Major intersections

Except where prefixed with a letter, postmiles were measured on the road as it was in 1964, based on the alignment that existed at the time, and do not necessarily reflect current mileage. R reflects a realignment in the route since then, M indicates a second realignment, L refers to an overlap due to a correction or change, and T indicates postmiles classified as temporary (for a full list of prefixes, see California postmile § Official postmile definitions).[1] Segments that remain unconstructed or have been relinquished to local control may be omitted. The numbers reset at county lines; the start and end postmiles in each county are given in the county column.

Los Angeles
LA L0.00-82.27
Santa MonicaL0.00[a]
SR 1 south (Lincoln Boulevard) – LAX Airport
Continuation beyond I-10

I-10 east (Santa Monica Freeway) / SR 1 north (Pacific Coast Highway) – Los Angeles, Oxnard
Interchange; southwestern end of SR 2; I-10 east exit 1A, west exit 1B
Santa MonicaLos Angeles line2.31Centinela AvenueSouthwestern end of state maintenance
Los Angeles3.65 I-405 (San Diego Freeway)Interchange; former SR 7; I-405 exit 55A; northeastern end of state maintenance
3.80Sepulveda Boulevard
Beverly Hills6.20Wilshire Boulevard
West Hollywood8.69La Cienega Boulevard
9.57Fairfax Avenue
West HollywoodLos Angeles line10.62La Brea AvenueWestern end of state maintenance
Los Angeles10.90Highland AvenueFormer SR 170

US 101 north (Hollywood Freeway) / Santa Monica Boulevard – Ventura
Western end of US 101 overlap; interchange; US 101 exit 7; Santa Monica Boulevard was former US 66 east
 Western end of freeway on US 101
4.85[b]6BMelrose Avenue, Normandie Avenue
4.40[b]6AVermont Avenue
3.76[b]5BSilver Lake Boulevard
3.34[b]5ARampart Boulevard, Benton Way
 Eastern end of freeway on US 101

US 101 south (Hollywood Freeway) / Alvarado Street – Los Angeles
Eastern end of US 101 overlap; interchange; US 101 exit 4B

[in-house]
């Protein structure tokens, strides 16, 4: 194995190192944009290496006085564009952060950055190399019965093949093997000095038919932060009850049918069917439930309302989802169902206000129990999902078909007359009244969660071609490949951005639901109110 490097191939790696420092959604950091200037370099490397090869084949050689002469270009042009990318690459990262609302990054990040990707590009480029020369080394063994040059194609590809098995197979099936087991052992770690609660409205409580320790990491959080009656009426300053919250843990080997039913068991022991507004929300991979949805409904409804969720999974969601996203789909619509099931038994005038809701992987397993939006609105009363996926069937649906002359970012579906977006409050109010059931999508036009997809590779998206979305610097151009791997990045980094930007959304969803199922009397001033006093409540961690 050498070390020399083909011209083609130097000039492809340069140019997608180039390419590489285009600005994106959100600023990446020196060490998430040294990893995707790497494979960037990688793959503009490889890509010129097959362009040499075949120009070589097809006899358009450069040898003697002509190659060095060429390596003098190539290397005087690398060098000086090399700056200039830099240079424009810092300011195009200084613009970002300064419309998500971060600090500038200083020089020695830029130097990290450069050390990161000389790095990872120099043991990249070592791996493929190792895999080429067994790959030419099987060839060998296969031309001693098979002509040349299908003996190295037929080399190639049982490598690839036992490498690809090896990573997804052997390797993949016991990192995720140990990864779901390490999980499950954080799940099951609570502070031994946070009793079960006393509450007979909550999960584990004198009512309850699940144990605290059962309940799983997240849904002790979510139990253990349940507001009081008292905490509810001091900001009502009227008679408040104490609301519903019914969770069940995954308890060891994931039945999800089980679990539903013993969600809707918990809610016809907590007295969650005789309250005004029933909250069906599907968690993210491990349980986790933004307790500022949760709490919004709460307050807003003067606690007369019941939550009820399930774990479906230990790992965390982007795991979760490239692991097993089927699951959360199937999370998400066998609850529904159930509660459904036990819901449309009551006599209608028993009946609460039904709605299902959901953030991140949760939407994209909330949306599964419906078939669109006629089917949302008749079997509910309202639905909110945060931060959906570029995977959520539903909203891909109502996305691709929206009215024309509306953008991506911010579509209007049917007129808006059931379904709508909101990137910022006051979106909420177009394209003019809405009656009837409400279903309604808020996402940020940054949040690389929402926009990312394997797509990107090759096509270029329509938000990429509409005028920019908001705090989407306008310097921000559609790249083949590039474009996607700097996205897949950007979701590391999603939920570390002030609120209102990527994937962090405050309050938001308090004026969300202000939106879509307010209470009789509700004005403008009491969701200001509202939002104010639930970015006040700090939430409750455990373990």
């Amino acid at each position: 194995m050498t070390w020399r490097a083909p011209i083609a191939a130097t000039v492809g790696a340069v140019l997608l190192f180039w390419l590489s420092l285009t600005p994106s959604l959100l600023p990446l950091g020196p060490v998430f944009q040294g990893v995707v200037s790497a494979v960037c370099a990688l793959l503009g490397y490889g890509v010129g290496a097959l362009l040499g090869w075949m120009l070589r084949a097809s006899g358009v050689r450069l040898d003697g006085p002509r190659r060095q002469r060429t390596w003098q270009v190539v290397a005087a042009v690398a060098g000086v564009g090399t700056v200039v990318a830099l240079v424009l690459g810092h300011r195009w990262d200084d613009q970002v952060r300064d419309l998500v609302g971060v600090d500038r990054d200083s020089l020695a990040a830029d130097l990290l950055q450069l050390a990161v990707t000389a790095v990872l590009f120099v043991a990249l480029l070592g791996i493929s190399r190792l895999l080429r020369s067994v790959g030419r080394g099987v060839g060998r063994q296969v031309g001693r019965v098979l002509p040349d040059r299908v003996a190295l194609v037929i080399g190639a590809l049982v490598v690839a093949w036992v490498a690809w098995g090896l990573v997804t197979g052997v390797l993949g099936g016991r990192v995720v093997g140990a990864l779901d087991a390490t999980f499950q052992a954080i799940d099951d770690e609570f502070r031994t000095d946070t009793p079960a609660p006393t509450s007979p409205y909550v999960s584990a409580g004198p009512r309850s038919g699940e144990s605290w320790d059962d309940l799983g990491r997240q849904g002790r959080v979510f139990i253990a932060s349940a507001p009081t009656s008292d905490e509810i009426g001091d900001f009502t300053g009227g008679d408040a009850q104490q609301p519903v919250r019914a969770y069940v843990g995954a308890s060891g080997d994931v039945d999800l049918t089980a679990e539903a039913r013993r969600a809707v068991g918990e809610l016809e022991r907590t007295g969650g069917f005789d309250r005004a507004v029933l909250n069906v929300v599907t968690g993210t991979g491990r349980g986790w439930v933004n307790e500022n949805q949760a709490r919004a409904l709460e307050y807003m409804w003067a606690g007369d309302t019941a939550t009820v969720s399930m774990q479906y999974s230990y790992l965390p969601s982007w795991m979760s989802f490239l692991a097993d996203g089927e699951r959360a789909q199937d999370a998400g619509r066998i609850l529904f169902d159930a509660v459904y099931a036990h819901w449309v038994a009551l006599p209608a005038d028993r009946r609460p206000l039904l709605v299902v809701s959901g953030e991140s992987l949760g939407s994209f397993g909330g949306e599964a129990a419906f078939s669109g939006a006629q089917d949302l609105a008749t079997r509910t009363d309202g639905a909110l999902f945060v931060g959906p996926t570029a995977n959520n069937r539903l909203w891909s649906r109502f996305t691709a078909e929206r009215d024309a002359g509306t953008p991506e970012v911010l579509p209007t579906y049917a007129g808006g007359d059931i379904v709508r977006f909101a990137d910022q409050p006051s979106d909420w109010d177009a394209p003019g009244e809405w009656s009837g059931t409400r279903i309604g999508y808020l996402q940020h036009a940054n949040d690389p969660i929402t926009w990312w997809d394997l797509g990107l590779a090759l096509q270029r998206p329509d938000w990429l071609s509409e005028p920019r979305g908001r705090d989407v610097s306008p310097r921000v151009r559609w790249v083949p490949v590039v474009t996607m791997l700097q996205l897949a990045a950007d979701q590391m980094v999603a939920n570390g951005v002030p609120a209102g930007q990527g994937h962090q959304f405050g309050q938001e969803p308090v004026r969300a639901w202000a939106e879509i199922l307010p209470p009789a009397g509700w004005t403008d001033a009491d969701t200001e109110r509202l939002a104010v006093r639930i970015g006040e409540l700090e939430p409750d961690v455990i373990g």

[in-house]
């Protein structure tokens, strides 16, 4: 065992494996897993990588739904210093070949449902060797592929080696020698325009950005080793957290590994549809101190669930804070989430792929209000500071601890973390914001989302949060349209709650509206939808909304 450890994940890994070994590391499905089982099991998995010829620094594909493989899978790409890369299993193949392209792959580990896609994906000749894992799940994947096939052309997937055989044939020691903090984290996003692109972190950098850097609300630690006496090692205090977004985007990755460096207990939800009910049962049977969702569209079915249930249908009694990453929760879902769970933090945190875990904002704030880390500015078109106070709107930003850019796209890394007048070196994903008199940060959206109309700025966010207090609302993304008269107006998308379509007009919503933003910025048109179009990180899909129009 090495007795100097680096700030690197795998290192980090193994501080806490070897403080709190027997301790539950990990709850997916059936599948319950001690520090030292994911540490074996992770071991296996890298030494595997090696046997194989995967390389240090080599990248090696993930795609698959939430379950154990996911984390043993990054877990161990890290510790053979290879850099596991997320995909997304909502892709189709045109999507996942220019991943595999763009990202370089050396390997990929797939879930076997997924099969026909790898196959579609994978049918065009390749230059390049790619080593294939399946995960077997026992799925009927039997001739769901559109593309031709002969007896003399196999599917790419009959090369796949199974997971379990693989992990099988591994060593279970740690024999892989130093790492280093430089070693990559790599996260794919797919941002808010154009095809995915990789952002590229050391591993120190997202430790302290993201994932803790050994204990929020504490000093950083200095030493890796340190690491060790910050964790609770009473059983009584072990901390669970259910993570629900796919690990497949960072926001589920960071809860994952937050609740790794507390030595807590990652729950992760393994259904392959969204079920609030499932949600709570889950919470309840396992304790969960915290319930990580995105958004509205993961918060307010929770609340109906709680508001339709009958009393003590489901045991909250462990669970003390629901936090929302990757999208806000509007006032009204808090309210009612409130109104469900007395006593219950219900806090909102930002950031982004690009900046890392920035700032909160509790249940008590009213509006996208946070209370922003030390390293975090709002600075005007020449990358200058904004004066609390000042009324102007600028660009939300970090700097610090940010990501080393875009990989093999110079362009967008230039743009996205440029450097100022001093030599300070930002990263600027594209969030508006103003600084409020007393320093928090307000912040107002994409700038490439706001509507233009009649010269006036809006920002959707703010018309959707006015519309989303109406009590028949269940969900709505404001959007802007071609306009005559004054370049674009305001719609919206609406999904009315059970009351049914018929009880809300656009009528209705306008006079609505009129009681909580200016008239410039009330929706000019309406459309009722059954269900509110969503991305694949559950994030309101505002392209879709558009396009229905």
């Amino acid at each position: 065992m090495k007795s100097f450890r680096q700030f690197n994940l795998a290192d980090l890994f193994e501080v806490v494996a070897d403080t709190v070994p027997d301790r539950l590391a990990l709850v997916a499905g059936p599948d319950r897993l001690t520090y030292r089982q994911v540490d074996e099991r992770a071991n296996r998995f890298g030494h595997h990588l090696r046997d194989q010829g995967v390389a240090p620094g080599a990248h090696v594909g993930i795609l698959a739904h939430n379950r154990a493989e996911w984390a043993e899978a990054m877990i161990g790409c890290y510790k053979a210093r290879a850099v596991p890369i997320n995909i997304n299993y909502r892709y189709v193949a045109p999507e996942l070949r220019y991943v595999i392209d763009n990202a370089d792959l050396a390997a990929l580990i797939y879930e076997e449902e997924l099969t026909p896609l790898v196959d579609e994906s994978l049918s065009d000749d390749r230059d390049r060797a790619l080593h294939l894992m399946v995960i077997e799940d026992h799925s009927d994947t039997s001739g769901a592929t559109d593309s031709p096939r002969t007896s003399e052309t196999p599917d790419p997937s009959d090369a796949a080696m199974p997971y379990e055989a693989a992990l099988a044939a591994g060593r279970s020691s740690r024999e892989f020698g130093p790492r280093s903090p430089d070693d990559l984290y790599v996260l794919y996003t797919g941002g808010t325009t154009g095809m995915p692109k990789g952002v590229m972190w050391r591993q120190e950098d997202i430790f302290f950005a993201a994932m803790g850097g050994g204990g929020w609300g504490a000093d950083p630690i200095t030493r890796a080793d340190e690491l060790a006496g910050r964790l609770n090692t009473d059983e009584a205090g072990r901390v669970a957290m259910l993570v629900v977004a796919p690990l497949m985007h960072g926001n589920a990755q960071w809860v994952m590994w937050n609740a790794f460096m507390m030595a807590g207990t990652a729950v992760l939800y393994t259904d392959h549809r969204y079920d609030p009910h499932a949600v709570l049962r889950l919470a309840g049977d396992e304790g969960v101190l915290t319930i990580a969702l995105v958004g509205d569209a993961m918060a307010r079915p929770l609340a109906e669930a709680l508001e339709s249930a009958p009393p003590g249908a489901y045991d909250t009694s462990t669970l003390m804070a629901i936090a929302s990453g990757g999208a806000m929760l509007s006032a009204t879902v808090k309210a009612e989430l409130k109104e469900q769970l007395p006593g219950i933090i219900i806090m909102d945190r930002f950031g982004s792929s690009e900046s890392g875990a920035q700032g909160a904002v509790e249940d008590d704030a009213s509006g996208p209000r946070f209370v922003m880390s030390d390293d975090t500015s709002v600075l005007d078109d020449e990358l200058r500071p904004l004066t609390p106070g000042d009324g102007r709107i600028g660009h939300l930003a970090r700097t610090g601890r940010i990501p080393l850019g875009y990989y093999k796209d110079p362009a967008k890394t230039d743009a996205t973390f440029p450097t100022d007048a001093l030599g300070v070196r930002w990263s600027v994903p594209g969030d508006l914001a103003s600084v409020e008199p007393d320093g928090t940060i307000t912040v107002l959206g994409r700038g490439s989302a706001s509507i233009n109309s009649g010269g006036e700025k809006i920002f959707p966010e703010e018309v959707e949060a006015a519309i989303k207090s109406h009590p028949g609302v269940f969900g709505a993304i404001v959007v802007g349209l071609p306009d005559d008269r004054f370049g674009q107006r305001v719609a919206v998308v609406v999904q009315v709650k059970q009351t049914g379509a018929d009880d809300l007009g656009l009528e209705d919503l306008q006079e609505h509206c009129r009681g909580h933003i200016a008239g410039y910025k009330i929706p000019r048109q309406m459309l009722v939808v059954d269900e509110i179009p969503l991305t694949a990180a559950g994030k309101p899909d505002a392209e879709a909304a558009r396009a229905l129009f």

13.19Sunset BoulevardFormer US 66
13.59Glendale Boulevard south
 Southern end of Glendale Freeway
14.2112Glendale Boulevard northSouthbound exit; SR 2 south merges onto Glendale Boulevard south; no access from Glendale Boulevard south to SR 2 north
14.9513ARiverside DriveSigned as exit 13 northbound
15.1413A I-5 (Golden State Freeway) – Santa Ana, Los Angeles, SacramentoSigned as exit 13 northbound; I-5 exit 139
15.5213BFletcher DriveSouthbound exit and northbound entrance
16.0114San Fernando RoadFormer US 6 / US 99
R17.0015AVerdugo RoadSigned as exit 15 northbound
R17.2915BYork BoulevardSouthbound exit and northbound entrance
R18.5216Colorado Boulevard, BroadwayNorthbound exit and southbound entrance
R18.8117B SR 134 (Ventura Freeway) – Pasadena, VenturaSigned as exits 17A (east) and 17B (west) northbound; SR 134 exit 9B
GlendaleR19.0517CHolly DriveSigned as exit 17A southbound
R20.0518Mountain Street
R23.0021AVerdugo Boulevard – MontroseNorthbound exit and southbound entrance
I-210 west (Foothill Freeway) – San Fernando, Sacramento
Southwestern end of I-210 overlap; northern end of Glendale Freeway; SR 2 south follows I-210 exit 19
R23.4421CFoothill BoulevardNorthbound exit and southbound entrance; former SR 118
La Cañada Flintridge Northeastern end of freeway on I-210

I-210 east (Foothill Freeway) / Angeles Crest Highway – Pasadena
Northeastern end of I-210 overlap; interchange; I-210 exit 20
33.80 CR N3 (Angeles Forest Highway) – Palmdale
64.09Islip Saddle, elevation 6,658 feet (2,029 m)[25]

SR 39 south (San Gabriel Canyon Road)
64.15Eastbound winter closure gate
Vincent Gap74.72Westbound winter closure gate
Big Pines79.88
CR N4 (Big Pines Highway) to SR 138 / Table Mountain Road – Jackson Lake, Palmdale
San Bernardino
SBD 0.00-6.36
Mountain Top Junction6.36 SR 138 – San Bernardino, PalmdaleNortheastern end of SR 2
1.000 mi = 1.609 km; 1.000 km = 0.621 mi
  1. ^ a b Postmiles are measured from SR 2's original southwestern end at the I-10/SR 1, before that segment east to Centinela Ave. was deleted and relinquished to local control.
  2. ^ a b c d e f Indicates that the postmile represents the distance along US 101 rather than SR 2.
  3. ^ a b Indicates that the postmile represents the distance along I-210 rather than SR 2.